Stabilizer Tips and Tricks

Stabilizers are the workhorse of the embroidery industry. Since they are used literally every time we stitch, it helps to share tricks of the trade.

Keeping Waste to a Minimum

I have found that keeping the stabilizer width intact, rather than trimming it to the hoop size, eliminates unnecessary waste. Depending on the design, you can secure one hooping as far left as you can. Stitch the design, then unhoop and hoop again as far to the right as possible. This works well with water-soluble stabilizer (WSS) that is trimmed close to the design before washing ut away. It should work fine with tear-away stabilizer but may not work as well with cut-away.

Patching Tears

At some point in time, we all will have a tear in our stabilizer. This example happened when I made felt Christmas cookies on adhesive tear-away. It's an easy fix. Peel a piece of adhesive tear-away slightly larger than the tear area. Gently touch it to the back of the hooped item over the tear. Place right-side up on a flat surface and finger press smooth. Nine times out of ten, you can resume stitching with no ill effects.

 

The same fix applies to regular tear-away or cut-away stabilizers. Use adhesive tear-away just like tape to fix the tear on the back side of the hoop. Keep scraps of adhesive tear-away for just this purpose.

Water-soluble stabilizers can also be patched. This example shows a heart-shaped hole in the stabilizer. I used two pieces of WSS, one on front and one on back, adhering them by finger painting water around the patch edges and gently finger-pressing them to the hooped WSS. The trick is to get the pieces just wet enough to stick, but not so wet that they dissolve. Finish stitching, soak, and you will never know there was a problem.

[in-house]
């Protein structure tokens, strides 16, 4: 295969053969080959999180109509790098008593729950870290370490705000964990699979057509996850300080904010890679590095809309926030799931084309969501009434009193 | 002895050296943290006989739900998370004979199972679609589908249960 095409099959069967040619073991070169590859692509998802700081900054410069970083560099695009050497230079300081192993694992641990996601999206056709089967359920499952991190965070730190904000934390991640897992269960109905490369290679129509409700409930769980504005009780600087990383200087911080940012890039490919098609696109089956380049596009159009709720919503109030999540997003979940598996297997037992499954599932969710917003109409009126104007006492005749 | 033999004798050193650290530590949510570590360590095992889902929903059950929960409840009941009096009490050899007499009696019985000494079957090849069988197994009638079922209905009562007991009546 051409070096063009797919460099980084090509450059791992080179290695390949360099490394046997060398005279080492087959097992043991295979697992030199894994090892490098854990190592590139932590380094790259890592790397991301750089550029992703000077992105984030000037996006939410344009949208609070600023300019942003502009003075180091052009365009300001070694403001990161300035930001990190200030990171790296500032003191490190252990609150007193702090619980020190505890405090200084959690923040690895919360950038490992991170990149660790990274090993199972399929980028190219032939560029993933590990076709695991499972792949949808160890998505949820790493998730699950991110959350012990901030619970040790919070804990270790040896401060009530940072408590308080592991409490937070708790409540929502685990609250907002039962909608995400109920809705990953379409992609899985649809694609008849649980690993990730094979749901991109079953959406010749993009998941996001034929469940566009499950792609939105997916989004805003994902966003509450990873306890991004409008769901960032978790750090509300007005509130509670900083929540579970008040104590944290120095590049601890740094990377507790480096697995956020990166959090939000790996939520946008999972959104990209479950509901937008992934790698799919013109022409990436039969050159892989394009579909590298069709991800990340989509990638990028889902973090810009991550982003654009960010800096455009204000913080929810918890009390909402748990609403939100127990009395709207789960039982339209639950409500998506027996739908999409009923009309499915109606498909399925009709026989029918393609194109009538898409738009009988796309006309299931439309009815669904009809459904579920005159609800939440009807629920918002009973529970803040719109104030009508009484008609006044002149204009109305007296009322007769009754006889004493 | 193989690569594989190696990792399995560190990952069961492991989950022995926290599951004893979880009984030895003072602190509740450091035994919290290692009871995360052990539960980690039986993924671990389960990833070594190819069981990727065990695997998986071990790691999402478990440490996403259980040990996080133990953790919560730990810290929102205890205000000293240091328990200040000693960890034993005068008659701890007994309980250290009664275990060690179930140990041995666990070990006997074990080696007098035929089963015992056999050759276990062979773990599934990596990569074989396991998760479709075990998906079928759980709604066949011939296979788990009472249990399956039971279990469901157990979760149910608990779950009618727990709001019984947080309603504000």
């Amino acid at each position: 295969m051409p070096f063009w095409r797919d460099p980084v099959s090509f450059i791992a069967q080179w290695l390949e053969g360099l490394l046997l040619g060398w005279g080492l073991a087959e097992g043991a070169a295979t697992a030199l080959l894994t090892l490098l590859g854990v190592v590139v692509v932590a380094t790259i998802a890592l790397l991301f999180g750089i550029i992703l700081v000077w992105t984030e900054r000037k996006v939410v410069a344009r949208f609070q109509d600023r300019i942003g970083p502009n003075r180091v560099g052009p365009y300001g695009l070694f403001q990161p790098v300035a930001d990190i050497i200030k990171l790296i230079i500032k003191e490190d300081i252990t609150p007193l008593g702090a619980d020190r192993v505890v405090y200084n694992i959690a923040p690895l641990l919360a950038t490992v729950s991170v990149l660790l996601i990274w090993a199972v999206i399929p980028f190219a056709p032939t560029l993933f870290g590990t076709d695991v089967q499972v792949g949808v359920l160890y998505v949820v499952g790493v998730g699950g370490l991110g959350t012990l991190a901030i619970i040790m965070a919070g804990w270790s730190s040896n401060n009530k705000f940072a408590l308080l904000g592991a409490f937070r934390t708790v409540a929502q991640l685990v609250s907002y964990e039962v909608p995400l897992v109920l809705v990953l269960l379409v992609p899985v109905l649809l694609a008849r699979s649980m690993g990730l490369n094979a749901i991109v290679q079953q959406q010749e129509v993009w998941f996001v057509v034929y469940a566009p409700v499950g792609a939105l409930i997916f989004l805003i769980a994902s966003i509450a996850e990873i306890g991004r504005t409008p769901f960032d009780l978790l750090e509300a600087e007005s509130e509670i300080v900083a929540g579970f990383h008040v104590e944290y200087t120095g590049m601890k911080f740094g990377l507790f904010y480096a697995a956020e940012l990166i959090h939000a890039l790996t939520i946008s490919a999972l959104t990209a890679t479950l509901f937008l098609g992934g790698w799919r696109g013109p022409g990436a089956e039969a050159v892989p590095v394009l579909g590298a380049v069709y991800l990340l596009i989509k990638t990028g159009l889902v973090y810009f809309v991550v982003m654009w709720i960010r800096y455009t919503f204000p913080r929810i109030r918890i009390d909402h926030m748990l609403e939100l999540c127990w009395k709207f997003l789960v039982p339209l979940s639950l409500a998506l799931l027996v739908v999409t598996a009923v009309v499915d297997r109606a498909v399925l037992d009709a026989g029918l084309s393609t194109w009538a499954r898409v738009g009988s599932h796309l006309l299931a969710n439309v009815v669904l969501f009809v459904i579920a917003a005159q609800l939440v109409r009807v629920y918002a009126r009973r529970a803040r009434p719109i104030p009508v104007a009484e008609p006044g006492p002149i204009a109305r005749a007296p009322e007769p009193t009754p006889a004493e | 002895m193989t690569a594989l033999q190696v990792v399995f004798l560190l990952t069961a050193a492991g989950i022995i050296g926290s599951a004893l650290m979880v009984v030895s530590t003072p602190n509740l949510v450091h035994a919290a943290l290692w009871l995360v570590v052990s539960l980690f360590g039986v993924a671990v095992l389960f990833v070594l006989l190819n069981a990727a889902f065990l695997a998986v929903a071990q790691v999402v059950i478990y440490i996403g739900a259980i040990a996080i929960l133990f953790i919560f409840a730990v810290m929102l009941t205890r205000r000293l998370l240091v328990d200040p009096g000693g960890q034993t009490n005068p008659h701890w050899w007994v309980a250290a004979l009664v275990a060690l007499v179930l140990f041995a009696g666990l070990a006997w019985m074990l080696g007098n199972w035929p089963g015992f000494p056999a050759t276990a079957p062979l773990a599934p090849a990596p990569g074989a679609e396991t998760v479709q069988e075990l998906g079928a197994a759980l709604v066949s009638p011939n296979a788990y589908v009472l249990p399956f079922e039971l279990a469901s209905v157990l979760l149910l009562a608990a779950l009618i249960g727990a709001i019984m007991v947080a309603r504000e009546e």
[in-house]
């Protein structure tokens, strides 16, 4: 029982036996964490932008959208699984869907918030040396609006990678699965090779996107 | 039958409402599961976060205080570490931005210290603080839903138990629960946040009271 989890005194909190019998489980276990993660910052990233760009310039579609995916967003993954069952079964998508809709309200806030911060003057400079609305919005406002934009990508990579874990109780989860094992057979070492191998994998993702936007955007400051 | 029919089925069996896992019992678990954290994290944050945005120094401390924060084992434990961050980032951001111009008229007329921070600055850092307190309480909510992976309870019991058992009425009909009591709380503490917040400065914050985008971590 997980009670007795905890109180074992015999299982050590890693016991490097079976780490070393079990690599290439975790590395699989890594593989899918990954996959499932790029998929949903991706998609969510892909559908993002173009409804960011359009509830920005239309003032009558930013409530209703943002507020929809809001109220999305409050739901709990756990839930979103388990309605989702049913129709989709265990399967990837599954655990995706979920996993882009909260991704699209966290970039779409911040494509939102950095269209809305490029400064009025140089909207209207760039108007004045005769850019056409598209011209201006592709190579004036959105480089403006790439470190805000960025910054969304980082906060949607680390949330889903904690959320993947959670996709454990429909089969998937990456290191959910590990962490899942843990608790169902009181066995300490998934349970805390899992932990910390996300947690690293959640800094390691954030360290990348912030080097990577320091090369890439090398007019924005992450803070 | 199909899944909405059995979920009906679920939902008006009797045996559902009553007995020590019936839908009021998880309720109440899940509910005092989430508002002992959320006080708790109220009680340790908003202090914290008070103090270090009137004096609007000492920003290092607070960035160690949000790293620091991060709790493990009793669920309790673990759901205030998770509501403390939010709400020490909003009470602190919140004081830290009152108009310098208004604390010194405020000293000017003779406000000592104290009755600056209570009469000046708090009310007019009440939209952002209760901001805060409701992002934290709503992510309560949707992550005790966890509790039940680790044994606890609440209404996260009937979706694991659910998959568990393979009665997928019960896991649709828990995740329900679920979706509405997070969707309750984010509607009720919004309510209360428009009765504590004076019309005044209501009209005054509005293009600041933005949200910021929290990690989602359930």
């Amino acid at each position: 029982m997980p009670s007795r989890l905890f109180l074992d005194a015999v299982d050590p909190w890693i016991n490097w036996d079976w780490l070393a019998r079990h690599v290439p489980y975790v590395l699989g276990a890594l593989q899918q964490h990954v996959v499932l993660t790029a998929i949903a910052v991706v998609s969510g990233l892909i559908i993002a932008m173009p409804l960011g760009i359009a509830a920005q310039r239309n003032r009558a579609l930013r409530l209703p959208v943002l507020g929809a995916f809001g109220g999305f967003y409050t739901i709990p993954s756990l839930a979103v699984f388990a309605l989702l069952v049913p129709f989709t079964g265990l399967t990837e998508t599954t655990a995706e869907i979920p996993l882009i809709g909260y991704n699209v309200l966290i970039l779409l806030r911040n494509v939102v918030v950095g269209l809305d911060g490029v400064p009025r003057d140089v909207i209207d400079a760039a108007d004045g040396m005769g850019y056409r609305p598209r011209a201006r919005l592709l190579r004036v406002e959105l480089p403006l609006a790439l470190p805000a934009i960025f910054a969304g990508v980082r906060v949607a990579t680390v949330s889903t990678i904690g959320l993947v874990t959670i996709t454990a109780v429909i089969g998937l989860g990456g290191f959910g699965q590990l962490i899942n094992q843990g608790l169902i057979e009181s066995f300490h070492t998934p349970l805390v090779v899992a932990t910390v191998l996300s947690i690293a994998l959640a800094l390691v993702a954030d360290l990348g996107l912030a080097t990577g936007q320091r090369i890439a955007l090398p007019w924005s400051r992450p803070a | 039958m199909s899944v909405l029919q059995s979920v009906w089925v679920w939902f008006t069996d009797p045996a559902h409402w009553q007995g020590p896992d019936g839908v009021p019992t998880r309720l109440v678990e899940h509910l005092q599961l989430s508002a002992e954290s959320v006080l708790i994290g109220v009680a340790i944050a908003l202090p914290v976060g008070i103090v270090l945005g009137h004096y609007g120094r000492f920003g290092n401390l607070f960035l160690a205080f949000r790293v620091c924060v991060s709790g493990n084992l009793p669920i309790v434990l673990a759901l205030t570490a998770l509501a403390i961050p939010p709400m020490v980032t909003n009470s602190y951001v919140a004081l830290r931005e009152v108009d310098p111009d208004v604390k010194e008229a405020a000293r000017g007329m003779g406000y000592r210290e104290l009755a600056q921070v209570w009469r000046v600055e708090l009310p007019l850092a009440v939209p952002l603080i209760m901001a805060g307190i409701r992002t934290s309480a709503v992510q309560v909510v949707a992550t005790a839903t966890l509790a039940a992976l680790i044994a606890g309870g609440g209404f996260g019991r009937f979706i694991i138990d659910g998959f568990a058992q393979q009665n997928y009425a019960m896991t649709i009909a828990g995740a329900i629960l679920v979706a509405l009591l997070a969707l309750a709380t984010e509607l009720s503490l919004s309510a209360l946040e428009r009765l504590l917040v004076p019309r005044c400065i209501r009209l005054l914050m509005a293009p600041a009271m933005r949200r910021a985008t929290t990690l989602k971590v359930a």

Keep scraps of WSS in a plastic zip bag or an air-tight container so they don't draw damp and turn into a big sticky blob. You never know when they will come in handy.

 

Stitching in a Window

Not long ago, I wrote about using a stabilizer window to eliminate hooping every design. It is easy to do with adhesive tear-away both in the hoop and as a patch. You could also hoop something more substantial like a medium-weight tear-away or cut-away stabilizer and use adhesive tear-away for the patch. I have read of people using vinyl for the window, but have never tried it.

 Stabilizer Tips & Tricks

Removing Adhesive Stabilizer Residue

After using adhesive stabilizers, you may get bits of adhesive on the sewing surface. Non-acetone nail polish remover on a cotton ball easily removes adhesive smudges. Make sure it is non-acetone which is for safe use on acrylic fingernails. Otherwise, you may damage the surface of your sewing machine.

Avoiding Sticky Hoop Syndrome

Probably the biggest complaint from using a spray-adhesive is that it makes a stick mess of your hoop (and anything else close by). Recommendations include spraying in a box to reduce overspray or making a cardboard cutout that covers the hoop but leaves the area inside the hoop accessible to spray. I don't have problems with sticky hoops because I don't spray the stabilizer. I spray the back of the fabric (in a box or on a large piece of paper), then finger press it onto the stabilizer.

Have any great stabilizer tips?

Debbie SewBlest

Comments (2) -

I will have to try that.  Amazing how such a small thing can be such a great solution.  I like using spray-adhesive but don't like to clean the residue.


I like it too, because I'm too lazy to hoop!


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